Property for this specific relation

$\forall u,v,\left[\left[\exists w_1, v=w_1u\right] \Rightarrow \left[\exists w_2, u = w_2v\right] \right]$

Proof it is false

Take some non-empty word $x$

We have $\varepsilon R x$ by taking $w_1=x$

But we do not have $xR\varepsilon$ because $\forall w_2, \left|\varepsilon\right|<\left|x\right|\le \left|w_2x\right|$ so $\varepsilon\not= w_2x$

As you can see, you have an existence implying another existence. So to prove it you just need to exhibit a word working but if you want to disprove it, you need to show that no word works. I think your major problem was that you thought $w_1$ and $w_2$ had to be the same. They don't. Now try redoing your exercise with that in mind. If you still can't do it, I can give details for all properties but you would learn much more from it if you did it yourself.

And when I say "exhibit a word", I mean a word that depends on $u$ because the thing you did, taking the example "potato" to prove a property you want for all words isn't a valid way of doing it. Either you take an unspecified couple of words that verify your relation and show that you can find the $w$ for the other words (that depend on the property you try to prove) to verify the relation too to prove that it is true. Or you take a specific couple of words and prove that you cannot find a $w$ for the other couple of words to verify your relation to prove it is false.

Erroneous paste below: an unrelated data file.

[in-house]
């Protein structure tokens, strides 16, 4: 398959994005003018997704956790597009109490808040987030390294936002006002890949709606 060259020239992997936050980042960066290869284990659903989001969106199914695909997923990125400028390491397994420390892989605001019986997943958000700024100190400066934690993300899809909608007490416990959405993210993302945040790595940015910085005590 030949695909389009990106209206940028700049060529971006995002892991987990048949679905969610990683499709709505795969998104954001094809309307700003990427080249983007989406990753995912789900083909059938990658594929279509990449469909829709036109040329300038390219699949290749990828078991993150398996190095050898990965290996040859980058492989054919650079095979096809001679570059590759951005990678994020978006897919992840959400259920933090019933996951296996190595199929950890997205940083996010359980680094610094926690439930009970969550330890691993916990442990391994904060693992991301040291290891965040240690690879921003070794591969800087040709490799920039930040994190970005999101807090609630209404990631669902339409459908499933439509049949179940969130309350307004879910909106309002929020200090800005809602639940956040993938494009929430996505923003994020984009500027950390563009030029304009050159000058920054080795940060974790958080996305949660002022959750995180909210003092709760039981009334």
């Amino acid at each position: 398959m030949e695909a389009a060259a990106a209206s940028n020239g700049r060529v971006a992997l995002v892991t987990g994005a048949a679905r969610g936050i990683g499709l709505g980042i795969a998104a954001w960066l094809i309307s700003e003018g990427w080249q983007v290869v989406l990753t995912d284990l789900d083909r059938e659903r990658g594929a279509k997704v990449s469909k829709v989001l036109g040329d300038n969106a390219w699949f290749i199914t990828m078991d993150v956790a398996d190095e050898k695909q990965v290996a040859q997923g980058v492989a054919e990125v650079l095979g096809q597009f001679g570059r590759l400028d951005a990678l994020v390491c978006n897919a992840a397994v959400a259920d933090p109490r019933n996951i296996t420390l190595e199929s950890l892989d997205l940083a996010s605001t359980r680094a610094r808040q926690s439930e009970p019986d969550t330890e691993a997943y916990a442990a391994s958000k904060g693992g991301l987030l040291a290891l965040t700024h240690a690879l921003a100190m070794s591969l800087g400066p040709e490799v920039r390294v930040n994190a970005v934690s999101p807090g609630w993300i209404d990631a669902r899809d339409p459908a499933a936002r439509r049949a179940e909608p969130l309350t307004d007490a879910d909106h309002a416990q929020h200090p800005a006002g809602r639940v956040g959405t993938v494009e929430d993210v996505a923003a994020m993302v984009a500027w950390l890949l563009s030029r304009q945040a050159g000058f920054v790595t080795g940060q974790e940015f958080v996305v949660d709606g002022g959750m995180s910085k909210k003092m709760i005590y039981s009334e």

share|cite|improve this answer

Your Answer


By posting your answer, you agree to the privacy policy and terms of service.

Not the answer you're looking for? Browse other questions tagged or ask your own question.